July 1, 2009

Climate change affects tornado activity

A U.S. study suggests the climate change effect of dry autumns and winters may lead to fewer tornadoes developing during the spring season.

University of Georgia researchers say global warming will likely mean more unpredictable weather conditions. They said their study indicates how drought conditions in an area's fall and winter may affect tornado activity the following spring.

The scientists said their study was specific to Georgia and the Southeastern United States, but further research could reveal patterns that might make the findings more general.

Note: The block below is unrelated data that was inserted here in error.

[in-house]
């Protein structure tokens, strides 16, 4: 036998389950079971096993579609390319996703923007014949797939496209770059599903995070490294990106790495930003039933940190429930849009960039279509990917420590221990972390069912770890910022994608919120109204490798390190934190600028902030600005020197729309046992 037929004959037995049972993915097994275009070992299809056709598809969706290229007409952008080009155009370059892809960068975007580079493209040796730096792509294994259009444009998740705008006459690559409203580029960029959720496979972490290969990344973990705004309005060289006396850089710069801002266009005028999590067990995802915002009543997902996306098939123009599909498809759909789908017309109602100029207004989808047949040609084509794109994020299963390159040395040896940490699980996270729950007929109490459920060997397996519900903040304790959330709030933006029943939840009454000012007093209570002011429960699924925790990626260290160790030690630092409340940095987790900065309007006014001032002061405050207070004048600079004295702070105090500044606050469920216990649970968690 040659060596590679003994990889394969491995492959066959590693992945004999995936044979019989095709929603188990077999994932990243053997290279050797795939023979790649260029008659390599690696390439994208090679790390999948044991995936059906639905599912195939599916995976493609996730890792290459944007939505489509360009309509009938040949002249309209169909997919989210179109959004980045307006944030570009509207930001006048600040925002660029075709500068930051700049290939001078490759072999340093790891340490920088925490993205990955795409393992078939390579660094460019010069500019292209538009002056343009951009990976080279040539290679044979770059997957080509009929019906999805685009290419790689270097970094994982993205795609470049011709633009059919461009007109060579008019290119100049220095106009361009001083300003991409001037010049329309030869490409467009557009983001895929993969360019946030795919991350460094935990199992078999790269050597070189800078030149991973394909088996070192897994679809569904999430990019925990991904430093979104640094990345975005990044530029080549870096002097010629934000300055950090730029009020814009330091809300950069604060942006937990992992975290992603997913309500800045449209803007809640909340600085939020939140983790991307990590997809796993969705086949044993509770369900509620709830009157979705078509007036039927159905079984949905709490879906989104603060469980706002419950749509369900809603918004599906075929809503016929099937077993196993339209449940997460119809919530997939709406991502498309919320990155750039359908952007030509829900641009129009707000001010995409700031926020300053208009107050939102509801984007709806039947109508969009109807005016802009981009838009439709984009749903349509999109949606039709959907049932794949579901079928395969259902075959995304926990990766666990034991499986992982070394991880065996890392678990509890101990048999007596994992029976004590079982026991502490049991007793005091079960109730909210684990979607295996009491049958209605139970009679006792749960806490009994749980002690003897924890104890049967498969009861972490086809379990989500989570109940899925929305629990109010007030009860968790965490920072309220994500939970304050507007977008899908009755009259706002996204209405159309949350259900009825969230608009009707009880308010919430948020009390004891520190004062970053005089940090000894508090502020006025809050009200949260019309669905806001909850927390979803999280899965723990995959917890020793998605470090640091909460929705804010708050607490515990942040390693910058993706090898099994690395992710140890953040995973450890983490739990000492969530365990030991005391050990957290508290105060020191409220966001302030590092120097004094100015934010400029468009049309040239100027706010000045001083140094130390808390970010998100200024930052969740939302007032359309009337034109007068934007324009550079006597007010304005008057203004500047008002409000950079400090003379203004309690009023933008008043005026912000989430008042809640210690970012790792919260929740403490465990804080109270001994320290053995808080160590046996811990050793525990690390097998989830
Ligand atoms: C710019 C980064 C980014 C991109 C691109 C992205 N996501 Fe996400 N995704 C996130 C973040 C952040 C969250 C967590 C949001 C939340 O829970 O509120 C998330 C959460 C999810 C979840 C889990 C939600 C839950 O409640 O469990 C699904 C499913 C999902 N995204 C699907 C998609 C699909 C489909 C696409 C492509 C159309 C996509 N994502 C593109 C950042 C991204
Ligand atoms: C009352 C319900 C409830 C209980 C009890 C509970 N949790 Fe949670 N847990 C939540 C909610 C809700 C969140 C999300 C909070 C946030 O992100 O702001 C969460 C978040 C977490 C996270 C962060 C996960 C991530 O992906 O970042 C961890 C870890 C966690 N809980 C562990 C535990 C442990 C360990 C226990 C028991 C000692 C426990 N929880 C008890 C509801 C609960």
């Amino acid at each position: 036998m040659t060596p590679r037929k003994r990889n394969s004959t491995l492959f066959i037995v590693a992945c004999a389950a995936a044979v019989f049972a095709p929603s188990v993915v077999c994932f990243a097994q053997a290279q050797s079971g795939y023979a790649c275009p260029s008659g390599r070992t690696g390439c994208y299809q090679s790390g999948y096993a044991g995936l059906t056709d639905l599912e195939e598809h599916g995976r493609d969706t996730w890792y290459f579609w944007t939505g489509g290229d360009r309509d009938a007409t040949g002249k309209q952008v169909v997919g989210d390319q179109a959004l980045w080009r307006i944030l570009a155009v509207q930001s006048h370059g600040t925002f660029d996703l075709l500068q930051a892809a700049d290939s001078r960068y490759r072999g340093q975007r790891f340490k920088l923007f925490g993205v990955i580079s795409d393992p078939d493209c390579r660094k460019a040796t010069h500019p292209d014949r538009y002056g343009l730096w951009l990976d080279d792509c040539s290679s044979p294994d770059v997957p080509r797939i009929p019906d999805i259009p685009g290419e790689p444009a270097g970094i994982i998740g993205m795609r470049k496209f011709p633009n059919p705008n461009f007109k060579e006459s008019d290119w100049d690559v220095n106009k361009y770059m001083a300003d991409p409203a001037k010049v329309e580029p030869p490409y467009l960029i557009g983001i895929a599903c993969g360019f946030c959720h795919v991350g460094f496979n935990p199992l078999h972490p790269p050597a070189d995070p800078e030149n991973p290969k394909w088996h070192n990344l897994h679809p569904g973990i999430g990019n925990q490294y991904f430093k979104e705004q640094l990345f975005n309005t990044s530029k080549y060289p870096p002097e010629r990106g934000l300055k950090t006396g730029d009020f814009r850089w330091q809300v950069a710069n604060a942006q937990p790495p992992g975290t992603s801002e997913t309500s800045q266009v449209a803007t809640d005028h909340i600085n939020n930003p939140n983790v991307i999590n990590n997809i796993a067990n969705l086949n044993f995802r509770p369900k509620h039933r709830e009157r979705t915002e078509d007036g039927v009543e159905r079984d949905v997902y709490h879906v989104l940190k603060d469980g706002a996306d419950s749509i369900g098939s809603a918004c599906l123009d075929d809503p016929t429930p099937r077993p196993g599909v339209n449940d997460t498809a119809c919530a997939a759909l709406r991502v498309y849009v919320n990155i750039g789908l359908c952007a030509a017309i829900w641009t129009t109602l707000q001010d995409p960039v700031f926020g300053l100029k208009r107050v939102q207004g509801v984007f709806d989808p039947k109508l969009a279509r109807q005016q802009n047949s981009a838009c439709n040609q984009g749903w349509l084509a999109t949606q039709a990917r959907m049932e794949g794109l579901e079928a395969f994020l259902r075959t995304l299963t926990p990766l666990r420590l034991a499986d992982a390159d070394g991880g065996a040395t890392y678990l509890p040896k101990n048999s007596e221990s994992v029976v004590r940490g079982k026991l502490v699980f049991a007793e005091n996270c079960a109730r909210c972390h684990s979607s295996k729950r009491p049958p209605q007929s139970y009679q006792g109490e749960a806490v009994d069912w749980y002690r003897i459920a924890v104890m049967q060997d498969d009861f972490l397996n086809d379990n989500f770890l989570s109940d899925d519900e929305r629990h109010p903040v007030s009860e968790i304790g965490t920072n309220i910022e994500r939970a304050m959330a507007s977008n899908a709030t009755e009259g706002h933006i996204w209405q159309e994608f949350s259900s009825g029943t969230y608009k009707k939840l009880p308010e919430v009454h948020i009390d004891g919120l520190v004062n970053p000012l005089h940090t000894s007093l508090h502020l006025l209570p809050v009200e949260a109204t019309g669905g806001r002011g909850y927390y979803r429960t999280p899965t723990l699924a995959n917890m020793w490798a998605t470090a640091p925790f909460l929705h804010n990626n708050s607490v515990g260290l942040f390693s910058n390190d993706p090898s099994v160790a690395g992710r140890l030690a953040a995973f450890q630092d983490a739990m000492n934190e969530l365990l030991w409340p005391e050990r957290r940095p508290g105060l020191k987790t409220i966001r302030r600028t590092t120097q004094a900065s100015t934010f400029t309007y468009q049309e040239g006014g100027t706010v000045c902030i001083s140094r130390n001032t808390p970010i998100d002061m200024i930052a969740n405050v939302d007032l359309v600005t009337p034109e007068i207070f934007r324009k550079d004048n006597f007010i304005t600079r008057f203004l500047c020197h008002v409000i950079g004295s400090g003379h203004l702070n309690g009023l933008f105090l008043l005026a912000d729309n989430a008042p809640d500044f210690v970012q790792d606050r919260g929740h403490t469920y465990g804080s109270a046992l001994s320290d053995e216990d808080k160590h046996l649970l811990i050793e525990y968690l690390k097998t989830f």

Our results suggest that there is a statistically significant reduction in tornado activity during a tornado season following drought the preceding fall and winter, said Associate Professor Marshall Shepherd, a meteorologist and lead author of the study. On the other hand, wet autumns and winters examined in the study had nearly twice as many spring tornado days as drought years did.

The researchers said they hope that one day meteorologists and climatologists might be able to predict the severity of a spring tornado season the way they now do for hurricanes.

The study that included Professor Thomas Mote, also of the University of Georgia, and Assistant Professor Dev Niyogi of Purdue University appears in the journal Environmental Research Letters.